Of course this doesn’t logically follow. Of course the libertarians and conservatives who are against this interference in the market don’t make the case from opportunity costs, or political rent-seeking. Instead they fall into the trap and say “AGW IS A LIE! JUNK SCIENCE! SUNSPOTS!”

  • Kevin D, the graphs here show a 0.3C warming over 60 years, so I was going to offer to bet at 50-50 odds that this trend would continue, so at least a 0.05C rise in this number over 20 years. But you want a satellite time series. Is there such a series with a long past record that we have good reason to expect will continue for 20 years more?

  • Kevin Dick

    Oh, I must have misunderstood your original post. If your true belief is that we can expect temperatures in 2100 to be only .46C warmer (.05C/decade) than they are today, we absolutely agree! I believe I stipulated a mild first order forcing.

    Of course, that’s less than the latest estimates from the IPCC assuming no additional CO2 concentration increase from 2000 levels!:
    (See Table SPM.3)

    So I think this implies you either you believe that we will actually stop emitting substantial amounts of CO2 tomorrow or you don’t believe CO2 will effect temperature that much.

  • Mike

    I had been under the impression that global cooling had occurred from 1940 to 1970. Is there an explanation for this cooling that is consistent with the story you tell?

  • Pingback: Interessantes woanders (2009.06.01) › Immersion I/O()

  • I have looked at the Verdes paper, and my guess is that the fit is probably significantly worse after the time interval in the FIG. 2 reproduced in Robin Hanson’s post. Quite possibly it is also significantly worse before the plotted time interval, though that runs into increasingly uncertain data, and I can’t be sure without doing the actual model calculation instead of merely eyeballing it. Also, I don’t think there is enough information in the fit to really justify the strength of the claim in the abstract.

    (more here)

  • magfrump

    to loqi who cited that reversed stupidity is not intelligence, recall also this post:

    If there were legitimate technical arguments against global warming, we would very likely expect at least one intellectual conservative to have dug them up and presented them, instead of providing an argument that is pure bunk.

    Tied into this core concept is the idea that there are no intellectual conservatives (see: ).

    There are a few possible theories to explain this (science has been overtaken by liberals, conservative results are squished by “big science,” studying science somehow brainwashes you) the most popular one seems to me the least far fetched: the truth tends to match up with more progressive beliefs, therefore people who care more about the truth tend to be more progressive.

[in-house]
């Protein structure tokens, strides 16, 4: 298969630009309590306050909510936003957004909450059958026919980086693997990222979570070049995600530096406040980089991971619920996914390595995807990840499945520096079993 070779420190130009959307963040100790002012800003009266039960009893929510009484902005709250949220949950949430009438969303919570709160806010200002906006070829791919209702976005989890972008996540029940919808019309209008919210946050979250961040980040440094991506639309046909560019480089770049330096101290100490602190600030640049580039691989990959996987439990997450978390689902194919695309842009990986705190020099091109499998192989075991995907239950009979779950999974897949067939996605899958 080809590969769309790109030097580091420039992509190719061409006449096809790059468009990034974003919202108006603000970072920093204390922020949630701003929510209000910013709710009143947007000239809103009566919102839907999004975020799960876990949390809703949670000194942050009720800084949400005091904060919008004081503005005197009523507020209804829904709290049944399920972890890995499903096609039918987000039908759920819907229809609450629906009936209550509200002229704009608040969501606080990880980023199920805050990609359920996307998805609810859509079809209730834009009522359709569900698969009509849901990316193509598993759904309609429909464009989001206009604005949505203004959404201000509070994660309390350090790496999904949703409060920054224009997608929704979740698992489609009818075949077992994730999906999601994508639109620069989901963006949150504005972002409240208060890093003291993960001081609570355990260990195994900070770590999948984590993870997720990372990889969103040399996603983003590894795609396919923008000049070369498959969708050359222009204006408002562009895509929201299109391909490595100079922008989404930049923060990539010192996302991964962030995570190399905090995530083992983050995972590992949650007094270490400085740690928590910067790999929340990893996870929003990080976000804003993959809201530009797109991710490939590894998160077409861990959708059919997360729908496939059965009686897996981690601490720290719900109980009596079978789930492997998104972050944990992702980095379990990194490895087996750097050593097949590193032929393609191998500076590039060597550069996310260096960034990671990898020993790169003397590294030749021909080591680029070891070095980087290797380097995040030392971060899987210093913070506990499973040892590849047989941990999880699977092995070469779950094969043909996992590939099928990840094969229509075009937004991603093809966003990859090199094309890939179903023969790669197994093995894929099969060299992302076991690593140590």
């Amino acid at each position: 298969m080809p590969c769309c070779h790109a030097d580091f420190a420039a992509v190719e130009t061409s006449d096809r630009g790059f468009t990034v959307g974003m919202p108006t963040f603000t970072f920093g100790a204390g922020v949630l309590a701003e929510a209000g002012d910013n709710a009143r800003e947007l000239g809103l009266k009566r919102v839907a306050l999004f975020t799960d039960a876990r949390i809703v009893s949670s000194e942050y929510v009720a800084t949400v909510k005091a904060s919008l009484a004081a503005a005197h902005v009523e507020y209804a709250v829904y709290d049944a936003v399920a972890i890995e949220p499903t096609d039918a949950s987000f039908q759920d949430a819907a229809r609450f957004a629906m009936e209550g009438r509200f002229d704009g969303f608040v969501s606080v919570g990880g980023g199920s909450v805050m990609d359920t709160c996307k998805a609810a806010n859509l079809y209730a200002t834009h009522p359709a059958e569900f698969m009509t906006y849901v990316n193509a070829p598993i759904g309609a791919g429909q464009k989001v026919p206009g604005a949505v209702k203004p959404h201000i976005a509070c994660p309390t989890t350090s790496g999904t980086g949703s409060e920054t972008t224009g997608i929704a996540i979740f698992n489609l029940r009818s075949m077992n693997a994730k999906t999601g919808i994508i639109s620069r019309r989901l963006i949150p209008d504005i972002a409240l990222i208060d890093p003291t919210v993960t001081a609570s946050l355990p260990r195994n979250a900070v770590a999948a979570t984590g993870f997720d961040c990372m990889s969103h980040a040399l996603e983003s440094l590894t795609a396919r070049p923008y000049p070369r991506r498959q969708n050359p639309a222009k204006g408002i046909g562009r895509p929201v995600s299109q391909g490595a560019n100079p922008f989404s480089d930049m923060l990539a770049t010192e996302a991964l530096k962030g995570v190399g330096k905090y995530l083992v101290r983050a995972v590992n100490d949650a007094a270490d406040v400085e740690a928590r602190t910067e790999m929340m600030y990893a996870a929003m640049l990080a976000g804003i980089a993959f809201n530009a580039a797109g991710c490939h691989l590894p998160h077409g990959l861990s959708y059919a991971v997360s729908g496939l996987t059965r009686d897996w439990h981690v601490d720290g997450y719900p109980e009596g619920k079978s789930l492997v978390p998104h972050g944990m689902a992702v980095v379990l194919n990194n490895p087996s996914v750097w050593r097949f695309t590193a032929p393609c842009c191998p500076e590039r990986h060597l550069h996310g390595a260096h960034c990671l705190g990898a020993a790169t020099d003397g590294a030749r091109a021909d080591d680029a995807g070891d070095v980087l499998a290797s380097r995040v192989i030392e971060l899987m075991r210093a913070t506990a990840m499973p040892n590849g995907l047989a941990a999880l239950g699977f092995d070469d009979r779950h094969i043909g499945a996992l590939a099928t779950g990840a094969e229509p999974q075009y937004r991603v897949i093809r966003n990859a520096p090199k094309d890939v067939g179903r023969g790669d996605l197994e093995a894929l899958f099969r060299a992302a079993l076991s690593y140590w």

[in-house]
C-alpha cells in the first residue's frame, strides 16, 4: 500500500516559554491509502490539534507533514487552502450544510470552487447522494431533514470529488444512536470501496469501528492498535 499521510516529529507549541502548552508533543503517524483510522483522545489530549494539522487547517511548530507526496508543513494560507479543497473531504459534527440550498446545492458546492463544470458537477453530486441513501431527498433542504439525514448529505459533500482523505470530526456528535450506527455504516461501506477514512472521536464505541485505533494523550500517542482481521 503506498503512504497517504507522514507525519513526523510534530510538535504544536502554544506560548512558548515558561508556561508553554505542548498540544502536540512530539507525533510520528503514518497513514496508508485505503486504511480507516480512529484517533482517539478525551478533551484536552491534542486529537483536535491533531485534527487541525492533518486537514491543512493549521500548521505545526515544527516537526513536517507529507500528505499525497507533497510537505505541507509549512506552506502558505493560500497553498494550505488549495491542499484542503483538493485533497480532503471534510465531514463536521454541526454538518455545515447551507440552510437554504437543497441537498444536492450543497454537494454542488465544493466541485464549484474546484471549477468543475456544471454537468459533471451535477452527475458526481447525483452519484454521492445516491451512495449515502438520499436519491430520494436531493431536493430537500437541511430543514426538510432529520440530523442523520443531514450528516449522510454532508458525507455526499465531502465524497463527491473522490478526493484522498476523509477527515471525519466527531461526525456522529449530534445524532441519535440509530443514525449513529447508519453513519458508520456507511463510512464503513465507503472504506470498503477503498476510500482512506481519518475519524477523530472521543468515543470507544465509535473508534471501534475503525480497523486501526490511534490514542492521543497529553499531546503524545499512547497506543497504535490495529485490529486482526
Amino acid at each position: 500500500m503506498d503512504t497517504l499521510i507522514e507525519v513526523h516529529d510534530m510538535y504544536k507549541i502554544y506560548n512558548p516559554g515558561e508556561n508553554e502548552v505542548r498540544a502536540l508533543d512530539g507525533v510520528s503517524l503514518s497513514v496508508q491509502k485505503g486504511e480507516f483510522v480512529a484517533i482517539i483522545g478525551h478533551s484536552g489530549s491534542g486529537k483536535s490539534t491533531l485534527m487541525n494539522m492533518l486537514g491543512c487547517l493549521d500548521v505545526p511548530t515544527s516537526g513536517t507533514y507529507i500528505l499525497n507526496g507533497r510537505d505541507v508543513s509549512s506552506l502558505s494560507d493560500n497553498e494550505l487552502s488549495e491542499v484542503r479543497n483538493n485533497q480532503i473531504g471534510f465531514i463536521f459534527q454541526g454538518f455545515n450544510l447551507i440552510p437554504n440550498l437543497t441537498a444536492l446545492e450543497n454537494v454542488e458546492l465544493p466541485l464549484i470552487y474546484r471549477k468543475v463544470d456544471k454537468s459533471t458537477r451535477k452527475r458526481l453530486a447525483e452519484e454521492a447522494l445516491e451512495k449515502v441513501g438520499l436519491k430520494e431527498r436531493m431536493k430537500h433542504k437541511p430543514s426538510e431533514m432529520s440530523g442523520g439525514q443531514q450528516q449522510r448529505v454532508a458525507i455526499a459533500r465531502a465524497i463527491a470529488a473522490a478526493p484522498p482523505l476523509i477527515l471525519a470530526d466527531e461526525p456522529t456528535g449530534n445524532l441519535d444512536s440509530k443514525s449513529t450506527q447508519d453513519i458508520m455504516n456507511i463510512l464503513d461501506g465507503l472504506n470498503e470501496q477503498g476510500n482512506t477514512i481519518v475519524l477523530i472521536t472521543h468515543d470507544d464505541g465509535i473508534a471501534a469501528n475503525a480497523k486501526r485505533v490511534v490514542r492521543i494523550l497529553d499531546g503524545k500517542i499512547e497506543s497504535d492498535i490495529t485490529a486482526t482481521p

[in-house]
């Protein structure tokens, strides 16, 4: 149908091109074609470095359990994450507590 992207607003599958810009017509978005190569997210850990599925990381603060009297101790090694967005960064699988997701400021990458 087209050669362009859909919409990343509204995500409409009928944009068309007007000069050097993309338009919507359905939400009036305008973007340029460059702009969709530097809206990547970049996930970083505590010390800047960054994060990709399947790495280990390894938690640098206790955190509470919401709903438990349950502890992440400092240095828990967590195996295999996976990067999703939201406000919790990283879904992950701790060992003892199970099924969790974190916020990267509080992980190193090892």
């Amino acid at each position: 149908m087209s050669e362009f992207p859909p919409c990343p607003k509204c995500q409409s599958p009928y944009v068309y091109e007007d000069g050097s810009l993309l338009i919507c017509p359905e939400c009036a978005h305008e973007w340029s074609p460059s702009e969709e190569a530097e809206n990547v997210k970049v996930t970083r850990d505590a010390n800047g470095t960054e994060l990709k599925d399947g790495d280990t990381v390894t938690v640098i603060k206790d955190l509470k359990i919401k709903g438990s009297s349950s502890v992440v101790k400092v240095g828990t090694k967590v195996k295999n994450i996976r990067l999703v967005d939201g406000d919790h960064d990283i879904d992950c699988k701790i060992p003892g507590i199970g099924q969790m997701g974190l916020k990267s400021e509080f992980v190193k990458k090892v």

Now I know the discourse on this has been quite technical, but it is hard for me to believe that any possibility is more likely than the last few intellectual conservatives assigning extra importance to an issue for political reasons so they don’t have to give up on their original beliefs.

  • Mike, one explanation I’ve heard is “global dimming”. As we reduced the kinds of pollutants that blocked sunlight the earth began heating up.

  • William, the data and method of the Verdes paper are public. I encourage anyone interested to try to replicate his work, to check for robustness to the time interval used, and to see what the fitted model predicts for future temperature given expected future CO2 increases.

  • Kevin Dick


    I think you misunderstand what I call the “well-informed skeptic’s position.” You are not alone, but it this doesn’t make the characterization correct. This position does not deny that CO2 is a first order forcing. Rather, it denies higher order effects.

    You will find plenty of “legitimate technical arguments” against higher order effects. In fact, I think you would be hard pressed to find published forecasts based on higher order effects that possess any skill. It’s the alarmists who have failed to provide any confirmatory data.

    As I’ve already explored with Robin, the first order effects, while real, aren’t worth getting excited about in light of other places we could spending our money.

  • Jayson Virissimo

    In my judgment, the AGW theory looks pretty solid. On the other hand, I think the models used to predict the magnitude and effects of global climate change are about as useful as analogous econometric forecasting models. In other words, I don’t trust them to be accurate that far into the future. The error bars are almost dishonestly narrow.

    What I really want to know is: What is the optimal temperature of the Earth (for long-term human happiness)? Are we currently above or below this point?